The GDR dissolved itself, Germany was reunified on 3 October 1990, becoming a sovereign state again. Several of the GDR's leaders, notably its last communist leader Egon Krenz, were prosecuted in reunified Germany for crimes committed during the Cold War. Geographically, the German Democratic Republic bordered the Baltic Sea to the north. Internally, the GDR bordered the Soviet sector of Allied-occupied Berlin, known as East Berlin, administered as the state's de facto capital, it bordered the three sectors occupied by the United States, United Kingdom and France known collectively as West Berlin. The three sectors occupied by the Western nations were sealed off from the rest of the GDR by the Berlin Wall from its construction in 1961 until it was brought down in 1989; the official name was Deutsche Demokratische Republik abbreviated to DDR. Both terms were used in East Germany, with increasing usage of the abbreviated form since East Germany considered West Germans and West Berliners to be foreigners following the promulgation of its second constitution in 1968.
West Germans, the western media and statesmen avoided the official name and its abbreviation, instead using terms like Ostzone, Sowjetische Besatzungszone, sogenannte DDR. The centre of political power in East Berlin was referred to as Pankow. Over time, the abbreviation DDR was increasingly used colloquially by West Germans and West German media; the term Westdeutschland, when used by West Germans, was always a reference to the geographic region of Western Germany and not to the area within the boundaries of the Federal Republic of Germany. However, this use was not always consistent. Before World War II, Ostdeutschland was used to describe all the territories east of the Elbe, as reflected in the works of sociologist Max Weber and political theorist Carl Schmitt. Explaining the internal impact of the DDR regime from the perspective of German history in the long term, historian Gerhard A. Ritter has argued that the East German state was defined by two dominant forces – Soviet Communism on the one hand, German traditions filtered through the interwar experiences of German Communists on the other.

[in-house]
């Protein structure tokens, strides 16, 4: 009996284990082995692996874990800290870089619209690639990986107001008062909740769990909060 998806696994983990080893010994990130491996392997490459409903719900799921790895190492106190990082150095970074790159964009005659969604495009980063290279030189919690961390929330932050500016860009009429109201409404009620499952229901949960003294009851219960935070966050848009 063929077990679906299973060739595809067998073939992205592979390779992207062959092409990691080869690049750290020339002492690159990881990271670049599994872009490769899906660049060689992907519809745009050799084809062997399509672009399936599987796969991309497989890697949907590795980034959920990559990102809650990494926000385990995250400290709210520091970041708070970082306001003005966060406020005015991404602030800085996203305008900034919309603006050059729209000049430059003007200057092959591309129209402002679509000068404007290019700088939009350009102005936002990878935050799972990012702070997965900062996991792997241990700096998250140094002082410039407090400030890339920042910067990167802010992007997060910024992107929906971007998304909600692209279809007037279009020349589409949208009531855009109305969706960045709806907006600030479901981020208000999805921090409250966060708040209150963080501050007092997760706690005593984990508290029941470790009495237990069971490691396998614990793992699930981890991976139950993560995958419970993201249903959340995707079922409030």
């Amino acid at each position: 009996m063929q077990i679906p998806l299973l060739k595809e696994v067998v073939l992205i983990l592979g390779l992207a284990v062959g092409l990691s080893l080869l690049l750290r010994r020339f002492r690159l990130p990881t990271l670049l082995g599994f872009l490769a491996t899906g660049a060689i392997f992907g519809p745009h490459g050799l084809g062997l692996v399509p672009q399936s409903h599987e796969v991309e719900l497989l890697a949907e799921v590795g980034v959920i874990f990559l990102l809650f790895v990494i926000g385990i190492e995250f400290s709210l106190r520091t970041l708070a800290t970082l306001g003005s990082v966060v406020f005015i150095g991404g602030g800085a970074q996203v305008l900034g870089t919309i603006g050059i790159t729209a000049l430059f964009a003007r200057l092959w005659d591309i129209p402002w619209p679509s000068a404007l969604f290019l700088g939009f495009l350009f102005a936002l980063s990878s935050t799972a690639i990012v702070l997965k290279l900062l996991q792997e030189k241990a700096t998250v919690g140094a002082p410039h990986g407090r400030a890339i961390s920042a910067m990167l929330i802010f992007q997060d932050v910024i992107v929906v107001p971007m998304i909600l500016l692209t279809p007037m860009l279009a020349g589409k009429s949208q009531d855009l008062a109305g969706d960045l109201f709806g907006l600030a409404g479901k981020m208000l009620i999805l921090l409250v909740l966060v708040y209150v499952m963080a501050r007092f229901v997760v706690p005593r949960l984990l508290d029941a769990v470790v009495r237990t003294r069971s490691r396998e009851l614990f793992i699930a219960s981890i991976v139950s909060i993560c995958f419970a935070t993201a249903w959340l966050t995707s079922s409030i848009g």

It always was constrained by the powerful example of the prosperous West, to which East Germans compared their nation. The changes wrought by the Communists were most apparent in ending capitalism and transforming industry and agriculture, in the militarization of society, in the political thrust of the educational system and the media. On the other hand, there was little change made in the independent domains of the sciences, the engineering professions, the Protestant churches, in many bourgeois lifestyles. Social policy, says Ritter, became a critical legitimization tool in the last decades and mixed socialist and traditional elements about equally. At the Yalta Conference during World War II, the Allies (the U. S. the UK and
Switzerland the Swiss Confederation, is a country situated in western and southern Europe. It consists of 26 cantons, the city of Bern is the seat of the federal authorities; the sovereign state is a federal republic bordered by Italy to the south, France to the west, Germany to the north, Austria and Liechtenstein to the east. Switzerland is a landlocked country geographically divided between the Alps, the Swiss Plateau and the Jura, spanning a total area of 41,285 km2. While the Alps occupy the greater part of the territory, the Swiss population of 8.5 million people is concentrated on the plateau, where the largest cities are to be found: among them are the two global cities and economic centres Zürich and Geneva. The establishment of the Old Swiss Confederacy dates to the late medieval period, resulting from a series of military successes against Austria and Burgundy. Swiss independence from the Holy Roman Empire was formally recognized in the Peace of Westphalia in 1648; the country has a history of armed neutrality going back to the Reformation.